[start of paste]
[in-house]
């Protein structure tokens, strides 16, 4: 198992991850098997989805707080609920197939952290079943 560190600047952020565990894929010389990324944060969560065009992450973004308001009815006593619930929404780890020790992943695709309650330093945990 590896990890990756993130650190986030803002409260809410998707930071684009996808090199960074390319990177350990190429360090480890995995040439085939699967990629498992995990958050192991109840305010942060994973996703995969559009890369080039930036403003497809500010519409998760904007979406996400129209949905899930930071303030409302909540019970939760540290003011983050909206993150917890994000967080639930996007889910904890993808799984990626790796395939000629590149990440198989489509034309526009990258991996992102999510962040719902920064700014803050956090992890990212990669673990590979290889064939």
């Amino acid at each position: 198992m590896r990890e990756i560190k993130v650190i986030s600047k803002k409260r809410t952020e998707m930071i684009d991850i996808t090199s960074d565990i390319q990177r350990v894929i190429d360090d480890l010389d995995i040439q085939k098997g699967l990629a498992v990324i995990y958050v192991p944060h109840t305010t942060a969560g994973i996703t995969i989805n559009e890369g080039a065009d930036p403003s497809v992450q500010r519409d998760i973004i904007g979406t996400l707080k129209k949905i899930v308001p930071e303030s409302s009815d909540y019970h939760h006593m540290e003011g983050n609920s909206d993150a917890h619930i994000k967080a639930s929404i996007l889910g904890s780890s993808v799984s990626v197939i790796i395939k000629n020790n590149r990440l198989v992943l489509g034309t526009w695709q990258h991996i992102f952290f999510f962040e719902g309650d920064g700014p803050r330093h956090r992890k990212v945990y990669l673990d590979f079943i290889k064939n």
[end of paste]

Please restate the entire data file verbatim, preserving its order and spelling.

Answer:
[in-house]
């Protein structure tokens, strides 16, 4: 198992991850098997989805707080609920197939952290079943 560190600047952020565990894929010389990324944060969560065009992450973004308001009815006593619930929404780890020790992943695709309650330093945990 590896990890990756993130650190986030803002409260809410998707930071684009996808090199960074390319990177350990190429360090480890995995040439085939699967990629498992995990958050192991109840305010942060994973996703995969559009890369080039930036403003497809500010519409998760904007979406996400129209949905899930930071303030409302909540019970939760540290003011983050909206993150917890994000967080639930996007889910904890993808799984990626790796395939000629590149990440198989489509034309526009990258991996992102999510962040719902920064700014803050956090992890990212990669673990590979290889064939």
């Amino acid at each position: 198992m590896r990890e990756i560190k993130v650190i986030s600047k803002k409260r809410t952020e998707m930071i684009d991850i996808t090199s960074d565990i390319q990177r350990v894929i190429d360090d480890l010389d995995i040439q085939k098997g699967l990629a498992v990324i995990y958050v192991p944060h109840t305010t942060a969560g994973i996703t995969i989805n559009e890369g080039a065009d930036p403003s497809v992450q500010r519409d998760i973004i904007g979406t996400l707080k129209k949905i899930v308001p930071e303030s409302s009815d909540y019970h939760h006593m540290e003011g983050n609920s909206d993150a917890h619930i994000k967080a639930s929404i996007l889910g904890s780890s993808v799984s990626v197939i790796i395939k000629n020790n590149r990440l198989v992943l489509g034309t526009w695709q990258h991996i992102f952290f999510f962040e719902g309650d920064g700014p803050r330093h956090r992890k990212v945990y990669l673990d590979f079943i290889k064939n």